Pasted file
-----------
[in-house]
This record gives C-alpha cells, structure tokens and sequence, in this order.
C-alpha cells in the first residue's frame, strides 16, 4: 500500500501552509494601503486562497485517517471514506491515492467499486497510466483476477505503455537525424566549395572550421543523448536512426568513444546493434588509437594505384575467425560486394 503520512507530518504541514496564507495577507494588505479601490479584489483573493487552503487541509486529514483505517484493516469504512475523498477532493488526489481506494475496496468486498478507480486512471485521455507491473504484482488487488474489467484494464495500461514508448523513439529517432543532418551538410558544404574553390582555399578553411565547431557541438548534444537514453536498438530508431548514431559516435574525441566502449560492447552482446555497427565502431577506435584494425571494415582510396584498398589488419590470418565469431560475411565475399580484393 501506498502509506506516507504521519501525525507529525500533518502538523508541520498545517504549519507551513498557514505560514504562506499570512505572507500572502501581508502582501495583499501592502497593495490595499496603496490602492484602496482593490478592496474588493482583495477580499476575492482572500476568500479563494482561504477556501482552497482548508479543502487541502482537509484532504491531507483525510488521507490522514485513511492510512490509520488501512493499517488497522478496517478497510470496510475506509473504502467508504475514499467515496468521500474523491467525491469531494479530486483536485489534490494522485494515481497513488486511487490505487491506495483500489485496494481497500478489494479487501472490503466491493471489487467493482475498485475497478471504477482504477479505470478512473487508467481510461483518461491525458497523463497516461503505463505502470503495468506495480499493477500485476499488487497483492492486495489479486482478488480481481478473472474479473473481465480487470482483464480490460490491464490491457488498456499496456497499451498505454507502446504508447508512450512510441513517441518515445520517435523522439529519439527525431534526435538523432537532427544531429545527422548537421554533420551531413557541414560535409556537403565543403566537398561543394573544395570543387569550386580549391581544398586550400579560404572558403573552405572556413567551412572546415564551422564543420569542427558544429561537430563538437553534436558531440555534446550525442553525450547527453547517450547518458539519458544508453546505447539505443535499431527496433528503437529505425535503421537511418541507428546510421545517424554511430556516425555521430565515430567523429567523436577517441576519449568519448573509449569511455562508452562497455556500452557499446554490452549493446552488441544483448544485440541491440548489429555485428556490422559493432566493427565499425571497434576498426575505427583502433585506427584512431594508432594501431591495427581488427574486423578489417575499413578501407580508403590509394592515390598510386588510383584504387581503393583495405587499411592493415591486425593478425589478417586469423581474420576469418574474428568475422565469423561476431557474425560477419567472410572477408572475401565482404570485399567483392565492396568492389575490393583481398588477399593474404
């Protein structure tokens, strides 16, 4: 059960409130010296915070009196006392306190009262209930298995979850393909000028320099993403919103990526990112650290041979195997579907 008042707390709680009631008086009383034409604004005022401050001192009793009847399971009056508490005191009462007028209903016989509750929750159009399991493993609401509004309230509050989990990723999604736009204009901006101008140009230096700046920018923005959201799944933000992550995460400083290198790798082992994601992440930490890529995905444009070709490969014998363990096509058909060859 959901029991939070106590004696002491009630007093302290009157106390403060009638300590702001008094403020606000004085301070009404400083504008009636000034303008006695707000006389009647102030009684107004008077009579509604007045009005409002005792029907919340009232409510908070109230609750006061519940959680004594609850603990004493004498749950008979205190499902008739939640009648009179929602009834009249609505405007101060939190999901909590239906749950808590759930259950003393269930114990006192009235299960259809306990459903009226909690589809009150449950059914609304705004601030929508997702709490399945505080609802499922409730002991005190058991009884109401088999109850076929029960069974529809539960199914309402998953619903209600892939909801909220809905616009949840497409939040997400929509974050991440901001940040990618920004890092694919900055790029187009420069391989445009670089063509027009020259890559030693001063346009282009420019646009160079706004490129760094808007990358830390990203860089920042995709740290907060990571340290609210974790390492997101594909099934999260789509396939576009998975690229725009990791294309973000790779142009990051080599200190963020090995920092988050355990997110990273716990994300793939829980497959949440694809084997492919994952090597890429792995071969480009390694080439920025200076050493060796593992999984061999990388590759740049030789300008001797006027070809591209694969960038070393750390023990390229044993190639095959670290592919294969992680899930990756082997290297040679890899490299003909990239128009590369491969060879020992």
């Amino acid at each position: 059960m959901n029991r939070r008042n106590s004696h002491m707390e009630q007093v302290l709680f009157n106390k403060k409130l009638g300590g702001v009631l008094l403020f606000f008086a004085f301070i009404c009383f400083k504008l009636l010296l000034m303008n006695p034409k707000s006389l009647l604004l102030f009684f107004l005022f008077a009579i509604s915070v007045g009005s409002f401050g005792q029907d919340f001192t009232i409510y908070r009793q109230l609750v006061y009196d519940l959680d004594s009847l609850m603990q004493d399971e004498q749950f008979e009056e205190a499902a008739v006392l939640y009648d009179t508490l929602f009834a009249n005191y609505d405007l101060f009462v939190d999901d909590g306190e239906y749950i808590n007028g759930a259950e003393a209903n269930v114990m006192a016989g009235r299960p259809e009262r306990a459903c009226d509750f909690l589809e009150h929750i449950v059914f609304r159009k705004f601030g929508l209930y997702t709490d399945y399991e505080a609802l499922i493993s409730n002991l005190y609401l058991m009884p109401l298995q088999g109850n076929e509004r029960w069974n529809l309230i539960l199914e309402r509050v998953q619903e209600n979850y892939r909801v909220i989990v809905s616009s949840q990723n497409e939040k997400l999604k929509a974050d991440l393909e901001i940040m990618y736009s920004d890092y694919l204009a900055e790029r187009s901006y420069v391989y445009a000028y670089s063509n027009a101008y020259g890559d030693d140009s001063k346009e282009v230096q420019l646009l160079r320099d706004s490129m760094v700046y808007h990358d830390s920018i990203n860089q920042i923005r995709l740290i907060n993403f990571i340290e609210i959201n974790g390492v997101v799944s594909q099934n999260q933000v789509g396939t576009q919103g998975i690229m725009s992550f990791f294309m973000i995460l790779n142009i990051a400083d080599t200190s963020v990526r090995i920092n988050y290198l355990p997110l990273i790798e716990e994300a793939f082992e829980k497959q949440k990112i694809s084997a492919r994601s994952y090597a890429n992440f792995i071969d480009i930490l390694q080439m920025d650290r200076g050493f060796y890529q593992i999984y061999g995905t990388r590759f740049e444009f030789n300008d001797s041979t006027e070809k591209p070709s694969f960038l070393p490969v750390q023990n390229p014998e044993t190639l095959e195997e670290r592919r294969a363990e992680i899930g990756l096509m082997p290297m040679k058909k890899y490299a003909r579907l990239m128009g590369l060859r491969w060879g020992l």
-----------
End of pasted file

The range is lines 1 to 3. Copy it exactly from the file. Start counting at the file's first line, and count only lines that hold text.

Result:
[in-house]
This record gives C-alpha cells, structure tokens and sequence, in this order.
C-alpha cells in the first residue's frame, strides 16, 4: 500500500501552509494601503486562497485517517471514506491515492467499486497510466483476477505503455537525424566549395572550421543523448536512426568513444546493434588509437594505384575467425560486394 503520512507530518504541514496564507495577507494588505479601490479584489483573493487552503487541509486529514483505517484493516469504512475523498477532493488526489481506494475496496468486498478507480486512471485521455507491473504484482488487488474489467484494464495500461514508448523513439529517432543532418551538410558544404574553390582555399578553411565547431557541438548534444537514453536498438530508431548514431559516435574525441566502449560492447552482446555497427565502431577506435584494425571494415582510396584498398589488419590470418565469431560475411565475399580484393 501506498502509506506516507504521519501525525507529525500533518502538523508541520498545517504549519507551513498557514505560514504562506499570512505572507500572502501581508502582501495583499501592502497593495490595499496603496490602492484602496482593490478592496474588493482583495477580499476575492482572500476568500479563494482561504477556501482552497482548508479543502487541502482537509484532504491531507483525510488521507490522514485513511492510512490509520488501512493499517488497522478496517478497510470496510475506509473504502467508504475514499467515496468521500474523491467525491469531494479530486483536485489534490494522485494515481497513488486511487490505487491506495483500489485496494481497500478489494479487501472490503466491493471489487467493482475498485475497478471504477482504477479505470478512473487508467481510461483518461491525458497523463497516461503505463505502470503495468506495480499493477500485476499488487497483492492486495489479486482478488480481481478473472474479473473481465480487470482483464480490460490491464490491457488498456499496456497499451498505454507502446504508447508512450512510441513517441518515445520517435523522439529519439527525431534526435538523432537532427544531429545527422548537421554533420551531413557541414560535409556537403565543403566537398561543394573544395570543387569550386580549391581544398586550400579560404572558403573552405572556413567551412572546415564551422564543420569542427558544429561537430563538437553534436558531440555534446550525442553525450547527453547517450547518458539519458544508453546505447539505443535499431527496433528503437529505425535503421537511418541507428546510421545517424554511430556516425555521430565515430567523429567523436577517441576519449568519448573509449569511455562508452562497455556500452557499446554490452549493446552488441544483448544485440541491440548489429555485428556490422559493432566493427565499425571497434576498426575505427583502433585506427584512431594508432594501431591495427581488427574486423578489417575499413578501407580508403590509394592515390598510386588510383584504387581503393583495405587499411592493415591486425593478425589478417586469423581474420576469418574474428568475422565469423561476431557474425560477419567472410572477408572475401565482404570485399567483392565492396568492389575490393583481398588477399593474404